NaNoWriMo The best excuse out of the whole year to write starts tomorrow. Are you going to do it?
There are contests for people who write the most words. Support groups for people sprinting through a novel in a month.
Me? Uhm, I'm celebrating by actually getting my laptop and flashdrive out of hiding. If I can find my flashdrive. It's been SEVEN months since I last wrote.
I feel like I'm at an AA meeting. My name is Laura Bingham and I haven't worked on a novel for seven months.
Wait, I just found my pink flashdrive. (Why couldn't have been green?)
Now I want to plug it in and see if the story I started is still any good. Maybe I'll start over. It would be the perfect excuse...November starting tomorrow and all.
Then the question is, can I still write?
Yes, the seven month writing diet was painful. Necessary for studying for my TCRG exams, but agonizing all the same. And yes, it turns out this was a successful weight-loss strategy, not that I intended it to be, but as long as we're talking about diets...
But now that the diet is officially over, it's time to see if my brain still knows how to string a story. There's only one way to find out. I can't believe I'm nervous that I might have lost my touch. Maybe I wont' be any good at it any more. Writing might have been one of those flukes.
Even if it was, there's no way I could live without it. Bring on November. I'm ready.
If you want to e-mail me, write email@example.com
My other e-mail still works too.
"Alvor" is a middle grade fantasy written for all ages and its award winning sequel "Wings of Light" is available too. But about me, I have a clogging studio in my backyard, am very close to finishing my TCRG exams this year, and now teach Irish dance as Shamrock Irish Dance in my studio, have five energetic and imaginative kids who all dance too, the perfect husband, three miniature horses, a little white dog and most of the time, an hour or two a day to write.
Chapter 1 A New Book Erin sat on the back seat alone. The sound of laughter drowned out the drone of the school bus. It was amazing how much noise two fifteen year old boys could make. Soon it would be just her and her brother left for the thirty minute drive home. She thumbed through the yearbook. Grandpa Jessie always insisted on buying them each their own. “See you in the fall, man. Woo-hoo! It’s finally summer!” the boy shouted as he stepped off the bus. “Yeah! Have fun in Florida, you lucky dog!” Bain called back. The bus jerked down the street again. Bain got up and walked to the back. He sat backwards in the seat and looked at her. “Trade you,” he said. “I didn’t get to sign yours yet.” She handed him her book as he let his bounce on the seat next to her. She picked up his yearbook and let the page open randomly. Colorful permanent ink graced the page with hearts, smiley faces and lots of exclamation points. She turned the pages looking for a blank space. “I think I’ll just sign over top of my picture. It could only improve it.” Erin looked for the section where the black and white photo of her stared out. She took her red marker and wrote, “Here’s to the summer!” “Erin, didn’t you even go outside for the yearbook signing? There’s practically nothing written in here.” “Oh, I was talking to my chemistry teacher about my grade. I didn’t expect to see an A-. I was sure I had an A in there.” “The last day of school and you spend your time talking to a teacher on purpose? I think you might need professional help.” “Thanks.” “Anytime, little sister.” “Hey, only by ten minutes. “I’m still bigger than you.” He smiled with a crooked grin. He had her there. He was already almost six feet tall. At this rate, she was never going to catch up. He flipped back around in his seat so he was facing forward. She stared out the window. The trees walled the sides of the street in green. As they approached their village, the familiar Pennsylvania misted hills came into view. She loved seeing them every day from the bus after school. A purple butterfly flickered into view before it was gone again. That was one thing she loved most about her home. There were more butterflies here than any of the neighboring little towns. She never understood why there were so many gathered in her tiny village when only a few strays could be seen anywhere else. Maybe there was some kind of plant they loved in the hills. The ride home made her feel as though she was ominously leaving her familiar school. She loved school. It wasn’t that she really had very many friends, she just felt like she was somewhere when she was there. And during the school year she only had to live in an empty house at night. With Grandpa Jessie gone every Monday through Friday for work, the summer days dragged on in the quiet house. She watched as the houses began again to pass by her window and imagined what it would be like to have her mom greet her at the door. How many times had she let herself slip into the same daydream? She had to stop. It wasn’t like she should really miss her parents. She never even knew them.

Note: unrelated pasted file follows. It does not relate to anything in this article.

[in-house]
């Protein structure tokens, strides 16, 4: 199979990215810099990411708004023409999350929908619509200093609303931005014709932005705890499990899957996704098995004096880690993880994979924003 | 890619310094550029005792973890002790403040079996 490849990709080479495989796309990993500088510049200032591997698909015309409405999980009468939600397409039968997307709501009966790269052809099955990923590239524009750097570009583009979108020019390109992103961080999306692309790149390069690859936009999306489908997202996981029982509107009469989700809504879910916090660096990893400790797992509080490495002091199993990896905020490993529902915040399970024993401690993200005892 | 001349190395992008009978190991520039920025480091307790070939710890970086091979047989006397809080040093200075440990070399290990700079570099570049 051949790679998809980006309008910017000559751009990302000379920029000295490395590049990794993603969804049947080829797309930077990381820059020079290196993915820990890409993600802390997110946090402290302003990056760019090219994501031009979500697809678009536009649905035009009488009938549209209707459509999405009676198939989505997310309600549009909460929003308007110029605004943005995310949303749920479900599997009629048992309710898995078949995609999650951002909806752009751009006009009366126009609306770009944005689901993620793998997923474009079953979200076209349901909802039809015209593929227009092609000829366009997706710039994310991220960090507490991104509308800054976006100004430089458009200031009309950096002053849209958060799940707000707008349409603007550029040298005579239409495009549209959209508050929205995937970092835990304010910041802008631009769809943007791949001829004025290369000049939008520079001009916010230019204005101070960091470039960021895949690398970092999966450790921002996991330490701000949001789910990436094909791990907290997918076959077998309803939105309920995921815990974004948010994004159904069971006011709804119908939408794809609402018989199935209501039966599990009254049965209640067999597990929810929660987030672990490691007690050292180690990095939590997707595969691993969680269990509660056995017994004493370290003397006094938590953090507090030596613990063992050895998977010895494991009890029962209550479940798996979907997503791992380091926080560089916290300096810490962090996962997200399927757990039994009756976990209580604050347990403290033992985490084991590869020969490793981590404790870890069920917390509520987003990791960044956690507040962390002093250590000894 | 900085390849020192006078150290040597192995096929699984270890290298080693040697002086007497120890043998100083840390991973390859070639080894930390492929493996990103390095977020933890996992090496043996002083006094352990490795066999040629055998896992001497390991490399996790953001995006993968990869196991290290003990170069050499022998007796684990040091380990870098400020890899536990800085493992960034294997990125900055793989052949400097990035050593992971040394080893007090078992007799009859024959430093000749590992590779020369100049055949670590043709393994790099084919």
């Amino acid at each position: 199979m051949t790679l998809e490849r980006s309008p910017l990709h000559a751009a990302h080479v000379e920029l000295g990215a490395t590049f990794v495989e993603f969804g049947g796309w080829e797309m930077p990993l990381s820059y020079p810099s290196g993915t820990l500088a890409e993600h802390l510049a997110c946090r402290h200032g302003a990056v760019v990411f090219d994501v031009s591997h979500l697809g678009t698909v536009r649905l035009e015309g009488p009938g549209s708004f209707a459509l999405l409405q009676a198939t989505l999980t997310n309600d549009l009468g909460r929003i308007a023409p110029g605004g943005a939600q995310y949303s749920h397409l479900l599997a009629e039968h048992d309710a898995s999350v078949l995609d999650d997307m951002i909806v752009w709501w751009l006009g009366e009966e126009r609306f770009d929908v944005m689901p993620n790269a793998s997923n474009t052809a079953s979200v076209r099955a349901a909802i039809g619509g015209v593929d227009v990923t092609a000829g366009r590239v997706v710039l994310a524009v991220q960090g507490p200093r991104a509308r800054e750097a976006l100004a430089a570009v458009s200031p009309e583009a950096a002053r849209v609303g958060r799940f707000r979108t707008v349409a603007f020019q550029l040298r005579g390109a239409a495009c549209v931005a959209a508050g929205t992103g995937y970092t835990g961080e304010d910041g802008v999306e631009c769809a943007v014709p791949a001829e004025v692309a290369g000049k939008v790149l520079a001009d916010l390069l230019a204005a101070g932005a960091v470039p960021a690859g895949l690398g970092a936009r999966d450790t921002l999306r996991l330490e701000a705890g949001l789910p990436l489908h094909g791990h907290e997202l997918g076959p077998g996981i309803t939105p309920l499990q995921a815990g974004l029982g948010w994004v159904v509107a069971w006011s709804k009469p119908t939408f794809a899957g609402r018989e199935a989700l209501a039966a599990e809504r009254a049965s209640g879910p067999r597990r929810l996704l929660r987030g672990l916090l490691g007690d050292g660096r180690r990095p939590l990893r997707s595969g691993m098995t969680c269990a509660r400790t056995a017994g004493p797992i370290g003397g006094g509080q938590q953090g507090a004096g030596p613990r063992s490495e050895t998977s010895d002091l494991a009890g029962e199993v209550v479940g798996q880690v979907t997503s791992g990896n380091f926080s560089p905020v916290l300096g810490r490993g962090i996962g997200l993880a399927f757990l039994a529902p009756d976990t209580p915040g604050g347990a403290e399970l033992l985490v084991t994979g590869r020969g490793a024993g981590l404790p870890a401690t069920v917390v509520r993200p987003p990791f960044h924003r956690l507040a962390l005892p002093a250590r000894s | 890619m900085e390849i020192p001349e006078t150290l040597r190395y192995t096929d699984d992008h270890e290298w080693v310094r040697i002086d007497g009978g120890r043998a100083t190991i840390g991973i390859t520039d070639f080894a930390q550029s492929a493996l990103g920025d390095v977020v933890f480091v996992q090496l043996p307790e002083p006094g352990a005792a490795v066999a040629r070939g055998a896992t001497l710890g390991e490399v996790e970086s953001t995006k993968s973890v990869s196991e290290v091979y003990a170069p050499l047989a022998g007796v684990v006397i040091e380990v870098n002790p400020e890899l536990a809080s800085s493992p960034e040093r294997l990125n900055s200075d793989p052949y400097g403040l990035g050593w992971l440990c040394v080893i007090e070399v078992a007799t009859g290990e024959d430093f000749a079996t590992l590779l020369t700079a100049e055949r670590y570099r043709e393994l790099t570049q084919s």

“Wait up!” she called. “I can’t believe you still have so much energy after your run.” She could feel herself pant as she jogged to meet him. He didn’t even glance back. “It’s right over there,” he pointed. “I’ve never really gone this way before, but I found if you climb through a few bushes it opens up on the other side.” The landscape here was full and green. From the road they could only see a few feet into the foliage. High humidity and plenty of precipitation encouraged the trees, grass and plants to thrive. “Right,” she offered as she eyed the bushes. She hesitated. He just chuckled quietly and moved in. Beautiful as the greenery was, Erin was not fond of climbing through the mountain laurels that reached taller than her. Bain held the branches for her and helped her through the thick shrubs, all while somehow avoiding scratches from the dense vegetation. She was grateful he didn’t tease her when she tripped twice and then accidentally smacked him right in the face with a stray branch. He just laughed good-naturedly and kept going. “How far did you get this morning?” Erin asked as she tried to calculate the forest waiting for them. “Not too far, really, I just followed a trail for a few minutes. It kept going though, and we haven’t seen a new trail for a long time.” He gave her a smile as if trying to reassure her. “Don’t worry; this is going to be great.” “You didn’t waste any time finding a new place to explore this summer,” she said, trying to stall the hard hike ahead. “Did you bring all the regular gear in your backpack? We are going to need to mark the trees so we can find our way back.” “No worries. I am totally prepared, as always. There’s enough food to last a couple of days. What else could we need?” She couldn’t help but smile. It would take an enormous amount of food to actually satisfy him for a couple of days. After two hours, Erin was glad that Bain had come through with the water. They tied red twine around a few trees along the way so the trail back would be easier to find. The trees all seemed the same to her and Erin was sure she would never find her way back without the marks. Bain was a born compass though. He always seemed to know which direction they were going and how to find their way around. The bushes finally gave way into a clearing where the view made her stop in astonishment. She had seen houses that the founding fathers of this country built. Century-old homes could be found in their own village. Some were fancy, and some were not. But nothing she had ever seen could even begin to compare to the stark beauty that stood before them now. There in the lush grass stood a small cottage. It was petite, but astounding. The eaves were carved with skill into a curling Victorian pattern. Each window was framed with a lace-carved shutter. The whole structure was in different shades of wood. There was no paint to be found, but the colors that exuded from it were vibrant and contrasting. “Oh wow,” she breathed. “What? How?” She looked at Bain. He was just as mesmerized by the work of art as she was. “I’ve never seen anything like it,” he said. “It looks brand new but it couldn’t be. All around the grass and trees are untouched. There’s not even a worn path on the ground.” “What do you want to do?” She wasn’t sure if they had found a new treasure or if their adventure was at an end. “Eat lunch.” “Are you serious?” Bain just smiled. “Sure. I’m starving and if there is anyone in the house maybe they will see us and come out. Besides, I need some time to figure out what this place is and the easiest way to get in.” “You could try knocking.” He was already sitting on the grass pulling out the bag of food. She gave in and sat down too. They ate peanut butter and grape jelly sandwiches while they puzzled out the little house. It could be a miniature mansion. The detail suggested that the cottage was built by someone who wished to explore all the avenues of master wood carving. It must have taken ages to chisel the wooden swirls and delicate squared patterns. The oddest part was that it looked brand new. She had seen the graying effect time had on some of the older wood houses in her village, but this place looked like it had been completed just yesterday. It was perfect. “Do you think anyone lives here?” she asked as she picked up an apple. “I was wondering that too. There is no electricity. No phone line. There is a chimney, but no wood pile. The grass looks like it has never been walked on. It’s maybe the weirdest thing I have ever seen. It doesn’t make sense to build this place and not hook it up at least to electricity.” “Maybe they’re not done yet. It could be a rich person’s summer cabin that they haven’t finished yet.” “I don’t know. It still doesn’t make sense. I think we should look around. I seriously doubt this place has been lived in.” “Well I’m still going to knock on the door,” Erin said as she got up and brushed off her pants. She walked up to the rich mahogany door and knocked loudly. “Is anyone there?” she called. It didn’t surprise her that no one answered. She tried the door handle just to see. The knob turned easily in her hand. “It’s open.” Bain started packing everything into his backpack. “What are you doing?” she asked. Knowing Bain, he would assume that this was their invitation nailed to the front door inviting them inside. “I bet no one is here. Don’t you want to take a look at the inside too? It’s not like we’re going to hurt anything, just look around.” He walked up to the door and winked at her as the brass knob turned smoothly under his hand. They stepped inside onto the shiny hardwood floor. There was a stone fireplace on one wall and several wooden chairs seated around the room. There were no switches or light fixtures on the golden pine ceiling. In the corner sat a small tree with delicate leaves of bright lime green that fluttered against the white bark without the benefit of a breeze. An oil lamp sat on a small table next to one of the chairs. “Who do you think owns this?” she asked. “I don’t know.” He inspected the chairs around the room. “You have to try this! The chair is so comfortable it’s like it was built just for me to sit in!” She just watched him, not sure what to make of this place yet. The next room appeared to be a historical museum’s kitchen display. In one corner sat an old fashioned oak box with a door. Inside was lined with metal. “I think I found the fridge,” she called. “And the stove,” he said as he leaned against the doorway. “I think you actually have to build a fire in the bottom of that thing for it to work. I don’t think I would want to bake cookies here.” He walked around the room inspecting the ancient appliances. “Check this out! It looks like this floorboard lifts up.” The wooden floor was shiny and smooth with a barely recognizable handle indenting just large enough for him to fit his fingers in. Erin knelt down and tried her fingernails in the crevice. A door began to rise as she tugged on it. She quickly let the floor drop back into place. “What are you waiting for?” he asked as he crouched down and pulled the door all the way open. She stared at the dark staircase and imagined rats and snakes below the unoccupied house. “Are you feeling brave?” he asked. His eyes shone with excitement as he grabbed the oil lamp from the table and lit it with one of his matches. He didn’t wait for her reply before descending the stairs. Erin wasn’t sure what would be worse, waiting alone in someone else’s cabin or following him into the cool dark cellar. She took a deep breath and started down the stairs. “There better not be any spiders,” she called as she caught up to the torch light. The walls were made of the same gray and white granite as the stairs. Specks of mineral reflected in the lamp light on the marbled walls. She touched the cold, flat wall. It felt as smooth as ice. It unexpectedly sparked a memory, as if she had been here before. But before she could grasp it, it was gone. She couldn’t help but notice that each step was carved with straight, perfectly squared edges. It was nothing like the cement steps that led down to the coal room in her house. Bain’s voice pierced the silence as he called up to her. “There are forty nine steps! That’s a pretty big cellar.” “What do you think they keep down here?” She hoped she sounded braver than she felt. Before she made it to the last step Bain lit several torches that lined the hallway. At least she would be able to see where they were going. Already, she could see a hallway extending impossibly far with openings leading into even more corridors. “It looks like an underground maze,” he said. “I wonder who lives here. Maybe they actually live underground.” It seemed reasonable enough. There was far more room under the house than above. Down the hall just a few feet from the stairs stood a grand looking entrance. It was the only door in sight. The tall double doors bore the same exquisite carving as the front of the cottage. Above the door, swirling letters formed words carved in several languages. Erin recognized the German and French, but was only sure of the one in English. “‘Room of Truth’,” she read out loud. “What is that supposed to mean?” “‘To enter here you must tell a truth. The inner eye sees only truth. What do you wish to see?’” Bain read. “Maybe we should knock.” “Now you want to knock?” “Maybe you have to tell the door what you wish to see if you want to enter.” He continued as if he hadn’t heard her. “You can’t be serious. We’re going to talk to the door?” But even as she spoke, an odd sensation enveloped her. The cool stone cellar no longer seemed imposing, but like something she had seen in a dream. Even the door was tugging at a lost memory. How did she know this place? She stepped forward and closed her eyes. “I wish to see the truth,” she spoke in an even tone. She wasn’t sure why she knew what to say, but it all was so familiar, as if she had done this before. The towering double doors opened. She stepped inside the cavernous room as the doors closed immediately behind her. The walls were the same granite stone as the stairwell had been. The large room was empty with the exception of a podium that stood in the center. On it sat a large, leather bound book. The cover was decorated in scrolls and patterns similar to the ones on the house and door. Letters moved before her eyes and suddenly the cover read The Book of Knowledge. Just then the doors swung slowly open and Bain stepped into the room. His broad grin clearly marked how pleased he was to have won the contest with the door. ”Bain, what happened to you? You are glowing white!” “What are you talking about? I’m not glowing, but that book is. Do you see that? It’s shining bright blue! How is it doing that?” He walked over to the table. She couldn’t keep her eyes off of him; a white halo engulfed his whole body. What had that door done to him? She checked the book to see if it had started to glow, but it sat there just as before, a beautiful brown leather book. “Why do you think it’s glowing like that?” he asked. “Do you think this place is radioactive or something?” “I can’t see anything coming off the book, but you are still glowing white. Can’t you see yourself?” She was starting to wonder what was wrong with both of them. She spotted a mirror on the far wall and grabbed Bain’s arm. “Come look at yourself,” she insisted. She pulled him in front of the mirror and watched his face. He did seem to look worried. “I look the same, Erin. Something must have happened to us when we came into the room. I’m not sure what, but we’ll figure it out.” He put his arm around her shoulder. “Don’t worry, I’ll still love you even if you do think I’m a glow worm.” “Maybe we should check out the book.” “At least we won’t need a flashlight to read it. It has its own super charged light.” She tried to give him a stern look, but he seemed convinced. Shrugging, she touched the butter soft cover and pulled it open. It seemed to set itself open to the first page. You have entered into the first steps of becoming a new creature. Only truth will allow you to enter here. An honest heart is the only key to opening this book and new doors. The gifts you received in this room are yours to prove. Choose wisely. We are seeking the pure in heart. Your journey begins. She tried to turn the page, but it was as if it had turned to stone. She could not even lift a corner.